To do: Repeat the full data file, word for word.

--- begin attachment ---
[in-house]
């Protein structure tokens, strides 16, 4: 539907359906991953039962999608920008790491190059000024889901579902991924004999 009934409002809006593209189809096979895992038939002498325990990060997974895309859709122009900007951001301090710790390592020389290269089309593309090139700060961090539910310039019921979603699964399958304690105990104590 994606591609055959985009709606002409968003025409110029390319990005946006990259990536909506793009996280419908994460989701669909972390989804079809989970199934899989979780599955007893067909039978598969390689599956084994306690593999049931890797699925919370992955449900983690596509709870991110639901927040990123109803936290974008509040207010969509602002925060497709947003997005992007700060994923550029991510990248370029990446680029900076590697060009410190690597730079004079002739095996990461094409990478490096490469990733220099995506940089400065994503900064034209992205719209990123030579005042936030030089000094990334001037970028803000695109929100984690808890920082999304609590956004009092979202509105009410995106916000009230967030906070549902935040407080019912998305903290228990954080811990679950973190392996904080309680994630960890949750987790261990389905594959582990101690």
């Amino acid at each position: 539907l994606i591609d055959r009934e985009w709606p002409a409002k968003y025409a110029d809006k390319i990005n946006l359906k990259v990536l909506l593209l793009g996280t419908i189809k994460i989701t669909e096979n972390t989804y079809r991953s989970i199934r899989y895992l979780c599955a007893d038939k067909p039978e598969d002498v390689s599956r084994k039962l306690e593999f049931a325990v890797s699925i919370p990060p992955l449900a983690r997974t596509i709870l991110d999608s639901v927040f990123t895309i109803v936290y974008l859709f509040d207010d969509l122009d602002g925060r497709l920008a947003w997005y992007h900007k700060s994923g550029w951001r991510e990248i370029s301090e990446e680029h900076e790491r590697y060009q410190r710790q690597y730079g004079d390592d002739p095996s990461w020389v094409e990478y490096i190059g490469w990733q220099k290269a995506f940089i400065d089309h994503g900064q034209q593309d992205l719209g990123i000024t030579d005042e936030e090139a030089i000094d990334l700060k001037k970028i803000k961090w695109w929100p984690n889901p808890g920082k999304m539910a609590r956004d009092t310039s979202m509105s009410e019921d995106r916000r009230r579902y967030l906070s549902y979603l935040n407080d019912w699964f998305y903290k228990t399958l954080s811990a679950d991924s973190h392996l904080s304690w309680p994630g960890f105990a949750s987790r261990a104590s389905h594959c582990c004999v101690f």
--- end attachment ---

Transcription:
[in-house]
């Protein structure tokens, strides 16, 4: 539907359906991953039962999608920008790491190059000024889901579902991924004999 009934409002809006593209189809096979895992038939002498325990990060997974895309859709122009900007951001301090710790390592020389290269089309593309090139700060961090539910310039019921979603699964399958304690105990104590 994606591609055959985009709606002409968003025409110029390319990005946006990259990536909506793009996280419908994460989701669909972390989804079809989970199934899989979780599955007893067909039978598969390689599956084994306690593999049931890797699925919370992955449900983690596509709870991110639901927040990123109803936290974008509040207010969509602002925060497709947003997005992007700060994923550029991510990248370029990446680029900076590697060009410190690597730079004079002739095996990461094409990478490096490469990733220099995506940089400065994503900064034209992205719209990123030579005042936030030089000094990334001037970028803000695109929100984690808890920082999304609590956004009092979202509105009410995106916000009230967030906070549902935040407080019912998305903290228990954080811990679950973190392996904080309680994630960890949750987790261990389905594959582990101690």
């Amino acid at each position: 539907l994606i591609d055959r009934e985009w709606p002409a409002k968003y025409a110029d809006k390319i990005n946006l359906k990259v990536l909506l593209l793009g996280t419908i189809k994460i989701t669909e096979n972390t989804y079809r991953s989970i199934r899989y895992l979780c599955a007893d038939k067909p039978e598969d002498v390689s599956r084994k039962l306690e593999f049931a325990v890797s699925i919370p990060p992955l449900a983690r997974t596509i709870l991110d999608s639901v927040f990123t895309i109803v936290y974008l859709f509040d207010d969509l122009d602002g925060r497709l920008a947003w997005y992007h900007k700060s994923g550029w951001r991510e990248i370029s301090e990446e680029h900076e790491r590697y060009q410190r710790q690597y730079g004079d390592d002739p095996s990461w020389v094409e990478y490096i190059g490469w990733q220099k290269a995506f940089i400065d089309h994503g900064q034209q593309d992205l719209g990123i000024t030579d005042e936030e090139a030089i000094d990334l700060k001037k970028i803000k961090w695109w929100p984690n889901p808890g920082k999304m539910a609590r956004d009092t310039s979202m509105s009410e019921d995106r916000r009230r579902y967030l906070s549902y979603l935040n407080d019912w699964f998305y903290k228990t399958l954080s811990a679950d991924s973190h392996l904080s304690w309680p994630g960890f105990a949750s987790r261990a104590s389905h594959c582990c004999v101690f």